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Most of my readers who are translators have probably come across the WordReference dictionary toolbar buttons. You can find them here.
These toolbars open a word you have selected in a new window.
I don’t use the version of the buttons now available on the WordReference site, but an older version. I prefer the older versions because they pop up a small form if you have no text selected. Most of the time we’re looking up words in our source text, not words we have open in our browser, so we want a window to type our word in. Also, my version (I can’t remember whether that’s how I downloaded it, or whether I adapted the code myself) opens up in the current tab, not in a new window. Much more practical, I find.
Below are the WordReference buttons I use (only for the languages I work with). If you have Firefox, you can just drag them to the toolbar. If you use Internet Explorer, you should stop doing so, but if you really wish to continue with Internet Explorer, follow the complicated instructions here, however, I seem to remember finding that my buttons don’t work in Internet Explorer.
Spanish definition (RAE)
With these buttons, if you have selected text, it will search for the selected text; if not, a window asks you to enter the search term.
But you don’t have to use only buttons that people give you. You can use the above to create your own for any online dictionary where the search term appears at the end of the URL.
Let’s take the new Catalan dictionary (DIEC2) as an example. Even if you don’t work with Catalan, follow this step-by-step guide, then just delete it from your toolbar afterwards and apply the same principle to other online pages.
- Go to the dictionary’s main search page.
- Type in the word prova.
- The toolbar should now show “http://dlc.iec.cat/results.asp?txtEntrada=prova&operEntrada=0”.
- In this case our search term does not appear right at the end. However, anything appearing after an ampersand (&) is usually just adding extra information regarding the presentation of a page, and can usually be removed. Remove “&operEntrada=0” from the link and press enter.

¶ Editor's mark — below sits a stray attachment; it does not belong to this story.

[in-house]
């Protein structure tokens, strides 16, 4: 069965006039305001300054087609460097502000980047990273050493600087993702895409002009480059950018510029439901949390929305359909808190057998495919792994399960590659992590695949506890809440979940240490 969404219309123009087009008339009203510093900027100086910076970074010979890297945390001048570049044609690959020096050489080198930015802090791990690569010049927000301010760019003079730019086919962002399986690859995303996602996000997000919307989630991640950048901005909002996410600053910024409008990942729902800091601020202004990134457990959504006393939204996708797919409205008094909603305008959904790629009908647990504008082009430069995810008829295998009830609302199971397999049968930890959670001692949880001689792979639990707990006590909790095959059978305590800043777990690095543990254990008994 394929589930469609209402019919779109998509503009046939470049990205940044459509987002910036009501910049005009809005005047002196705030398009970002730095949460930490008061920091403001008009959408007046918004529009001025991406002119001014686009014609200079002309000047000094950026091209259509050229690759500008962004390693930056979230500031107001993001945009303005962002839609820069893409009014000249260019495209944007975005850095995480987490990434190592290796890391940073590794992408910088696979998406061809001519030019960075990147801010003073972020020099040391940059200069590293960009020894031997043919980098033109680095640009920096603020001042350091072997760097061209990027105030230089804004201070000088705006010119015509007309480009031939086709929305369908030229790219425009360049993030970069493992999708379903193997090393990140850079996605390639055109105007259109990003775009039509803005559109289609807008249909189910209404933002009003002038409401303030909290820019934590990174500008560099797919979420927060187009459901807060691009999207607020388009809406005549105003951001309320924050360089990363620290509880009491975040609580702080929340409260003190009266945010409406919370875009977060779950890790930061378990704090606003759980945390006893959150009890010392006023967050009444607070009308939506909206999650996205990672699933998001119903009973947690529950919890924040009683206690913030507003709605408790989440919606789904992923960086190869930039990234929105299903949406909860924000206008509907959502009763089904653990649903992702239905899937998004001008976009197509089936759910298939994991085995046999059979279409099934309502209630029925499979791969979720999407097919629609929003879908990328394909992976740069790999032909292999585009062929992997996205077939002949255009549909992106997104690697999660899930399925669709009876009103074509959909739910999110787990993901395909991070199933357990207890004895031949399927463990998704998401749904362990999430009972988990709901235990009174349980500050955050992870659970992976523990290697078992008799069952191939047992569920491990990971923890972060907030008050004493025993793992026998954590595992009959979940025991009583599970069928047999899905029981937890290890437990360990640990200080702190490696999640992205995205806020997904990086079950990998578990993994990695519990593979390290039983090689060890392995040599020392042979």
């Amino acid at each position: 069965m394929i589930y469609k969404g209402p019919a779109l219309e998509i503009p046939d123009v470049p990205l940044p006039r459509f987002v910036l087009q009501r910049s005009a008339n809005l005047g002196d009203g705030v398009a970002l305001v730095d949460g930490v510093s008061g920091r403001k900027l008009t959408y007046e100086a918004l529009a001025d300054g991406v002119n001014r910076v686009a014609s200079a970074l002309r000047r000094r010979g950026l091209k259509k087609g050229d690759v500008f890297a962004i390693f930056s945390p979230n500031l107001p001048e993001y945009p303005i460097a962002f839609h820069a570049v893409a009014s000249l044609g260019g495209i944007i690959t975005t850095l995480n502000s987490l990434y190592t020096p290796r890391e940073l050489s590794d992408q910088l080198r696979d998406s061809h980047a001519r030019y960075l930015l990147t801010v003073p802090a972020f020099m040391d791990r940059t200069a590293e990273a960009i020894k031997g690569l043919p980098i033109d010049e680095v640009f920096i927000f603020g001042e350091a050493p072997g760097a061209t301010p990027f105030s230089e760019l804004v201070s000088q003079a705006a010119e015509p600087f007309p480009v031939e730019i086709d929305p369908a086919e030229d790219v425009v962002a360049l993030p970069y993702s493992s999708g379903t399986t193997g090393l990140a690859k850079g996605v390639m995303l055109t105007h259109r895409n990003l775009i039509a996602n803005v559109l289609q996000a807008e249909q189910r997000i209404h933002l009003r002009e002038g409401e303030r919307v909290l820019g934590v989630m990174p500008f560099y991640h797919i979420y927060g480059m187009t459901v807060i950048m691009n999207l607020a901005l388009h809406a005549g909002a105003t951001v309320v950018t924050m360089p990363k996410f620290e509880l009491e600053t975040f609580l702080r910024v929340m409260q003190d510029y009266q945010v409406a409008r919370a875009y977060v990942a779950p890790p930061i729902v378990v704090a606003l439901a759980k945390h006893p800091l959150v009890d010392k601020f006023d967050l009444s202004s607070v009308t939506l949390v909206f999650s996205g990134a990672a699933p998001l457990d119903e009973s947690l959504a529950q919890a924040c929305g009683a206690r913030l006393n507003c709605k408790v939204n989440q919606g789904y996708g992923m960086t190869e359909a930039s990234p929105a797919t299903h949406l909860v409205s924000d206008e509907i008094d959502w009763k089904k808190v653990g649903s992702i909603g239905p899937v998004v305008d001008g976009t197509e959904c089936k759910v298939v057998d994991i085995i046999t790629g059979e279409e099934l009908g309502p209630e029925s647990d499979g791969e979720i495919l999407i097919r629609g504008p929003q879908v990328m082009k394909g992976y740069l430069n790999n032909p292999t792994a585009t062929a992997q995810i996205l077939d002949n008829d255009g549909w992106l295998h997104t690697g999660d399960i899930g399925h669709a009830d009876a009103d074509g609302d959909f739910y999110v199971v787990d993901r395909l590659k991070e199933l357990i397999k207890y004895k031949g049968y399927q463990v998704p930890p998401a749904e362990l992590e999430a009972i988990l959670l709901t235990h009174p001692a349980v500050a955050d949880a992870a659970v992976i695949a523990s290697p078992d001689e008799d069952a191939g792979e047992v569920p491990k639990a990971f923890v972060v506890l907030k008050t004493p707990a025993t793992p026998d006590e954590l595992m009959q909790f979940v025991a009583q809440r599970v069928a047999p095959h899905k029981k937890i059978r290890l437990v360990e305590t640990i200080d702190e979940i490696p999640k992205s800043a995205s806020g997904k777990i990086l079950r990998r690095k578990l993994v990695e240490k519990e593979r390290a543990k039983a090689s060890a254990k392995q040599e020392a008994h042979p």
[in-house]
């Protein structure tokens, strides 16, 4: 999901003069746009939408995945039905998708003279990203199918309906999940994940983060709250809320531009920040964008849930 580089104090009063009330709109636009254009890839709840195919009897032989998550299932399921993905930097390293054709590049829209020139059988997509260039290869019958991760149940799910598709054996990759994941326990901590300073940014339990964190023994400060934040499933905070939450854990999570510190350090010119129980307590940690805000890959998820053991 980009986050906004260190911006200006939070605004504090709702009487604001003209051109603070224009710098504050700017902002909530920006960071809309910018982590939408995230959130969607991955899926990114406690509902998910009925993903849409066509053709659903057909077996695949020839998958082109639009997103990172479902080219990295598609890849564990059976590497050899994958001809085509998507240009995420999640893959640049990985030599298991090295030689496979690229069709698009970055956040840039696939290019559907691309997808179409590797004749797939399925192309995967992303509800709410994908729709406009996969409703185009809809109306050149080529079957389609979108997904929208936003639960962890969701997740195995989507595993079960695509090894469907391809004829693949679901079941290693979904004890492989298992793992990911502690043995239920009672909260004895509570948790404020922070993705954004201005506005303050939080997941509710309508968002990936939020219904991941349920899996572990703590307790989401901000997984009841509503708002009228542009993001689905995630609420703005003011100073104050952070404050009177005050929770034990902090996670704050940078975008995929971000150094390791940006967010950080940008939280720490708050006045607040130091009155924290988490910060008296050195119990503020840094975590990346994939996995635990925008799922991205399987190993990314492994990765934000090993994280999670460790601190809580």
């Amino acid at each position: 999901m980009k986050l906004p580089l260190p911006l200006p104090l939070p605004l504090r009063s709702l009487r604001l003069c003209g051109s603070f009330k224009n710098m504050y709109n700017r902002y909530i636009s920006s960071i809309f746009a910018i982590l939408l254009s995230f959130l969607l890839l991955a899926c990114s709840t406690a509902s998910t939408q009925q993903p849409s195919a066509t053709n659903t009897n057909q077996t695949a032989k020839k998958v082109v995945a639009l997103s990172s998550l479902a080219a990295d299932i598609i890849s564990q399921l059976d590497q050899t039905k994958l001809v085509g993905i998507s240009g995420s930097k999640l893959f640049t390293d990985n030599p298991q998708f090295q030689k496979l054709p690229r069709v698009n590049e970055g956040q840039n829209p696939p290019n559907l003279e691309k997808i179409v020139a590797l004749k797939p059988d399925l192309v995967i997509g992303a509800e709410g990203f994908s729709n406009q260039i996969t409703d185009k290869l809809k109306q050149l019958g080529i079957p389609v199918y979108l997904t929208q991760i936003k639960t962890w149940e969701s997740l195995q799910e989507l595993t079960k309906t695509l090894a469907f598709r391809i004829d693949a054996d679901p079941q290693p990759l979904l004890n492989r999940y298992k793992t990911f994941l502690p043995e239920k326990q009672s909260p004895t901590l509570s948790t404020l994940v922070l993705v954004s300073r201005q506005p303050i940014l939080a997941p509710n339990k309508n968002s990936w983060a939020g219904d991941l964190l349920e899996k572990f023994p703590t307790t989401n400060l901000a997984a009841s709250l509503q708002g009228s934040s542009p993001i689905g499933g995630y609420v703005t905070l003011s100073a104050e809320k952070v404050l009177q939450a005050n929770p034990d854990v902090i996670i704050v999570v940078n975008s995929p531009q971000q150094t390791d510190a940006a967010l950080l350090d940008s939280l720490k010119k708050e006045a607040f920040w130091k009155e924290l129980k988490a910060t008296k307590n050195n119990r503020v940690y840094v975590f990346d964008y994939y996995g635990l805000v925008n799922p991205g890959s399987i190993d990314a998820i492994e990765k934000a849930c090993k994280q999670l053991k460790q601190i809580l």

- The URL still works without that information. Now drag the current tab to the toolbar (you need to have more than one tab open to do this, so press CTRL+T if you only have one tab open).
- We now need to adapt this link so it doesn’t always go to the definition for prova but instead to the definition of whatever word we want.
- All we need to do is replace the reference to the WordReference site with the URL from the DIEC site. Copy the above into Notepad, then replace everything between the final set of single quotes with “http://dlc.iec.cat/results.asp?txtEntrada=” (the URL we found after searching in the DIEC, but with the search term removed from the end, since this will be variable).
- You may also want to change where it says “Translate%20to%20English” to something more appropriate for this button, such as “Catalan%20definition” (the “%20” is just a space bar).
- Now copy this to the clipboard (CTRL+>C), then in Firefox right-click on the DIEC button you have just added, click on properties, and delete everything in the “Location” field, replacing it with the contents of the clipboard (press CTRL+V).
- Click on Save Changes, then test your new button.
Of course, it’s a lot easier if someone else has done the work for you, so here are a few others I also use. Please post any of yours in the comments!
GREC Catalan dictionary
French-English search in Quebec terminology database
In a separate post, I will explain how to add buttons to search in Google Books. Watch this space!<